Riveting dancers of the Aspen Santa Fe Ballet offer an intriguing mixed bag at Power Center
“Dancing,” said the great ballet choreographer George Balanchine, “is music made visible.”
Not all choreographers see it—or hear it—that way. But like it or not, it’s always a pas de deux when music and dance meet and exchange greetings on stage.
I was reminded how much that is true Sunday afternoon when I caught the second of the Aspen Santa Fe Ballet’s two performances at Power Center.
The show—three ballets in a contemporary idiom, typical of the company’s repertoire—marked the Ann Arbor debut of this well-regarded 11-dancer company directed by Tom Mossbrucker.
The company’s dancers are gorgeous things, fabulous performers: elegant of line, flexible of limb, riveting to watch. No matter what you thought of the choreography, they were a joy to watch.
The choreography, for sure, took advantage of what the dancers had to offer. And why not? Two of the pieces, “Square None” (2012) by Norbert De La Cruz II and “Over Glow” (2011) by Jorma Elo, were made for them. The third piece, Jiri Kylian’s “Stamping Ground” made in 1983 for Nederlands Dans Theater, suited them equally well. (Aspen Santa Fe has many Kylian works in its rep.) But the quirky, hyper-kinetic similarities among the pieces made them something of a blur by the show’s end.
As much as I liked De La Cruz’s “Square None,” which opened the program, it was Kylian’s ‘80s work that remains the most indelible post-performance.
Kylian took his inspiration from tribal dancing of Australian aborigines. But with or without that factoid, what you see is clear, cheeky, witty and viscerally enticing: dancing that relies on bodies making their own music; dancing that slyly evokes the animal kingdom. Pick whatever move tickled your fancy most; for me it was the woman deliciously puffing out her feathers —I mean shaking her arms and torso like a bird trying to expand its downy protective layer.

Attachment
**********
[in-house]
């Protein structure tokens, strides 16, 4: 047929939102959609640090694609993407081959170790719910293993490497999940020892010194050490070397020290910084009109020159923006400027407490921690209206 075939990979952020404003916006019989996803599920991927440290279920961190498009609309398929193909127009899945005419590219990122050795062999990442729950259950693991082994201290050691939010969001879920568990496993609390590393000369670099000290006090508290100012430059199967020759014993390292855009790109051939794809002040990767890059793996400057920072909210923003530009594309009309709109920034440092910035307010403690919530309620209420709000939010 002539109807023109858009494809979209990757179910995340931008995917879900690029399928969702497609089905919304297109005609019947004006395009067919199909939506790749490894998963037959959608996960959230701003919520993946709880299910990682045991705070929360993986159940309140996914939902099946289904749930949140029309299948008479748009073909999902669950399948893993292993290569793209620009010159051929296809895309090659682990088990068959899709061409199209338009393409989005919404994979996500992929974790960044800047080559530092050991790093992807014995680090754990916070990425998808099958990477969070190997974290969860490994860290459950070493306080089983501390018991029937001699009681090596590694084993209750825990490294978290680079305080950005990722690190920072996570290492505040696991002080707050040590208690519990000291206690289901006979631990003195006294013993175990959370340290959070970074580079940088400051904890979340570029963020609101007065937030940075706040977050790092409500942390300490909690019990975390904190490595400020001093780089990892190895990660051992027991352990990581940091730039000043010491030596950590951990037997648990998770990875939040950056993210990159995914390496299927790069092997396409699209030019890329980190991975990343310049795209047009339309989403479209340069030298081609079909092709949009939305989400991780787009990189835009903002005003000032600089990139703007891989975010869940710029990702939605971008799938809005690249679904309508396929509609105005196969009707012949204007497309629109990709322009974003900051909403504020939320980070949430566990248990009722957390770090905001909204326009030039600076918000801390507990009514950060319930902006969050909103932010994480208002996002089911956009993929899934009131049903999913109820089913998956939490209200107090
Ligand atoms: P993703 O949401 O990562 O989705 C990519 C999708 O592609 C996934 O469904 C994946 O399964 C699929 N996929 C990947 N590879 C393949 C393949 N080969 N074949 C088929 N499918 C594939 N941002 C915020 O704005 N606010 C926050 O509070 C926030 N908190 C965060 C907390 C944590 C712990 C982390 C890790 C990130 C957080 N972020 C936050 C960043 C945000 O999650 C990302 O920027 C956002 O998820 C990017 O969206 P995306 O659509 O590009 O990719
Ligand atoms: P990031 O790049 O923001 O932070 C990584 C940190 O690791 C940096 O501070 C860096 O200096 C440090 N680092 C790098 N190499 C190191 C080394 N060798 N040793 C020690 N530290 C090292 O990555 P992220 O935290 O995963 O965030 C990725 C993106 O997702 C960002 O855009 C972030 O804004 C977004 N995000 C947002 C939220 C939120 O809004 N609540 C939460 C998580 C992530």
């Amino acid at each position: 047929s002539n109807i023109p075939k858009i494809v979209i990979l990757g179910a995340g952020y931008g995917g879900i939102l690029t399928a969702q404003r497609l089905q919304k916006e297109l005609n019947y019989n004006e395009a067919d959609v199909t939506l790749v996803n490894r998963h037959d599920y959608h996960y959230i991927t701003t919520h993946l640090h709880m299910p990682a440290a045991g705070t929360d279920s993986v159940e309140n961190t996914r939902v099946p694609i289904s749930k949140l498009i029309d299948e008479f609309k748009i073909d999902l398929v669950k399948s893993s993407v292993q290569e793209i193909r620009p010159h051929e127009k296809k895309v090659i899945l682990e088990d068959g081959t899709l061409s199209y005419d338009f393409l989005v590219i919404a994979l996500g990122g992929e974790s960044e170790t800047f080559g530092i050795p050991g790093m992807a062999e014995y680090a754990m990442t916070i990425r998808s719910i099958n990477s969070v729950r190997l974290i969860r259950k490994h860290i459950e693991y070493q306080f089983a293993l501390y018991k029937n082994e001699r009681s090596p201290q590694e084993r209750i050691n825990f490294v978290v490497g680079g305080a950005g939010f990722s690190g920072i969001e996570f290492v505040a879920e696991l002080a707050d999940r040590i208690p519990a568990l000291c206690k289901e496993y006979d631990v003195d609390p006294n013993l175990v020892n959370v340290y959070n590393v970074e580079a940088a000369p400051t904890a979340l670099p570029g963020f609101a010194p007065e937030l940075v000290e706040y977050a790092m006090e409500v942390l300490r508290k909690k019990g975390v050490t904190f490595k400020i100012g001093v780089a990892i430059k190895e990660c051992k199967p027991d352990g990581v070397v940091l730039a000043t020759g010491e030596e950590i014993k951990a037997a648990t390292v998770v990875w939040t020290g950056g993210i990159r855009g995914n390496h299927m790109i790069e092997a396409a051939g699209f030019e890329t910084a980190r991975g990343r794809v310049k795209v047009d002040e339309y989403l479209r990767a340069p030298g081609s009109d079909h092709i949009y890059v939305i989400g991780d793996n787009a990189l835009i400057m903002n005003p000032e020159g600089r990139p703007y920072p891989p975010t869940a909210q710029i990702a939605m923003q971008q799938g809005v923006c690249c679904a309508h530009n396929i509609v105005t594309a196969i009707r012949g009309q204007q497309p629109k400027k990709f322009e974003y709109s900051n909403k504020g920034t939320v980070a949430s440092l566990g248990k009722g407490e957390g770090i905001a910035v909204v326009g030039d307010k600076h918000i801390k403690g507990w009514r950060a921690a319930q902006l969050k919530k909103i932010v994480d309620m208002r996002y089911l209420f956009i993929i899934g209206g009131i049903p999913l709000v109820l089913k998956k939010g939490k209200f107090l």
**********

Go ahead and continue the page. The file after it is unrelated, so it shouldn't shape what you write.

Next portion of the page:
The first part of the dance unrolls in silence—“stomping” sets the rhythms in a series of solos from dancers who materialize through the silvered strands of curtain backdrop. You “see” the music—in Balanchine terms—in the dancing itself. And then, in a second half, an actual percussion score amplifies the movements: double fun, double excitement.
The dance is neatly constructed, a boon, too, in De La Cruz’s “Square None.”
What’s less apparent in De La Cruz’s work, though, is what the music and dance have to say to each other. The dance begins and ends with the electronica of Alva Noto and Ryuichi Sakamoto, Michelle Ross and Aphex Twin; Handel arias are the filling in this Dagwood sandwich. To be sure, the music colors the movement—which seems more alien and robotic in the electronic sections, more human and relational in the Handelian moments—but what the bigger message is, is hard to say. The bringing together of these disparate musical worlds, indeed, feels arbitrary and, alas, hip.
Still, the movement vocabulary—which incorporates vernacular styles and everyday gesture, baroque courtesies and ballet, angularities and suspensions—is fascinating, and De La Cruz expertly deploys his dancers across the squares marked on the floor of the downlit stage. So I found myself interested from beginning to end.
With Elo’s sextet “Over Glow,” however, I found myself restless and then distressed. The choreographer’s stance toward his musical material is at first not clear—is he with it, or agin’ it? I kept asking myself, as Mendelssohn and then Beethoven (the slow movement of the violin concerto) bubbled and swelled. What was with all the fussy, quirky, distancing, disrupt-the-flow stuff?
By the end of the Beethoven, irony, at best, seemed the attitude; when Elo sent a woman to a shuddering stage death as the big cadenza soared, all I could think about was how, for those magnificent dancers, this sublime music would forever call up kinetic memories of these unmotivated steps.